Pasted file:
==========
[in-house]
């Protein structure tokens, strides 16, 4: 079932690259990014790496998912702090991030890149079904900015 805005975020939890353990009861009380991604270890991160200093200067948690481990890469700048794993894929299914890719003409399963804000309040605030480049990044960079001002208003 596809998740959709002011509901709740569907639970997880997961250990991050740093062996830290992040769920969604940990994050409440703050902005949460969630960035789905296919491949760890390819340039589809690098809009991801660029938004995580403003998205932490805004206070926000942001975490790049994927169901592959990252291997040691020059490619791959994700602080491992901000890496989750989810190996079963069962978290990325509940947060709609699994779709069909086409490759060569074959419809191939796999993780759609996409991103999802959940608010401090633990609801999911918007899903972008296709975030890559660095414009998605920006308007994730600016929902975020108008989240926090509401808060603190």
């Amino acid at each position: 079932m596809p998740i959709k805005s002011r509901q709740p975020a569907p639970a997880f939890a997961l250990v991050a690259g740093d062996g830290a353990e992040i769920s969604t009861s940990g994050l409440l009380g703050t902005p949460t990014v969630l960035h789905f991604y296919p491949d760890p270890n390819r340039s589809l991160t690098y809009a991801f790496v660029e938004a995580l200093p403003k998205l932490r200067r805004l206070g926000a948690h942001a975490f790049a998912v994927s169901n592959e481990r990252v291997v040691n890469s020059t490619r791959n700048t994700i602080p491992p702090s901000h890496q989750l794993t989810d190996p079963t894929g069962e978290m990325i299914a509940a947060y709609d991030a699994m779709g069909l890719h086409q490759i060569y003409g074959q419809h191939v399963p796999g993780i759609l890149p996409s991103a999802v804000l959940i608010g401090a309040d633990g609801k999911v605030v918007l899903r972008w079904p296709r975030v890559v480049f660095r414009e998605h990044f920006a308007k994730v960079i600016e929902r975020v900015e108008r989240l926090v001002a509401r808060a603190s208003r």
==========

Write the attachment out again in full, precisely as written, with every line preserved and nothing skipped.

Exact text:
[in-house]
């Protein structure tokens, strides 16, 4: 079932690259990014790496998912702090991030890149079904900015 805005975020939890353990009861009380991604270890991160200093200067948690481990890469700048794993894929299914890719003409399963804000309040605030480049990044960079001002208003 596809998740959709002011509901709740569907639970997880997961250990991050740093062996830290992040769920969604940990994050409440703050902005949460969630960035789905296919491949760890390819340039589809690098809009991801660029938004995580403003998205932490805004206070926000942001975490790049994927169901592959990252291997040691020059490619791959994700602080491992901000890496989750989810190996079963069962978290990325509940947060709609699994779709069909086409490759060569074959419809191939796999993780759609996409991103999802959940608010401090633990609801999911918007899903972008296709975030890559660095414009998605920006308007994730600016929902975020108008989240926090509401808060603190």
């Amino acid at each position: 079932m596809p998740i959709k805005s002011r509901q709740p975020a569907p639970a997880f939890a997961l250990v991050a690259g740093d062996g830290a353990e992040i769920s969604t009861s940990g994050l409440l009380g703050t902005p949460t990014v969630l960035h789905f991604y296919p491949d760890p270890n390819r340039s589809l991160t690098y809009a991801f790496v660029e938004a995580l200093p403003k998205l932490r200067r805004l206070g926000a948690h942001a975490f790049a998912v994927s169901n592959e481990r990252v291997v040691n890469s020059t490619r791959n700048t994700i602080p491992p702090s901000h890496q989750l794993t989810d190996p079963t894929g069962e978290m990325i299914a509940a947060y709609d991030a699994m779709g069909l890719h086409q490759i060569y003409g074959q419809h191939v399963p796999g993780i759609l890149p996409s991103a999802v804000l959940i608010g401090a309040d633990g609801k999911v605030v918007l899903r972008w079904p296709r975030v890559v480049f660095r414009e998605h990044f920006a308007k994730v960079i600016e929902r975020v900015e108008r989240l926090v001002a509401r808060a603190s208003r």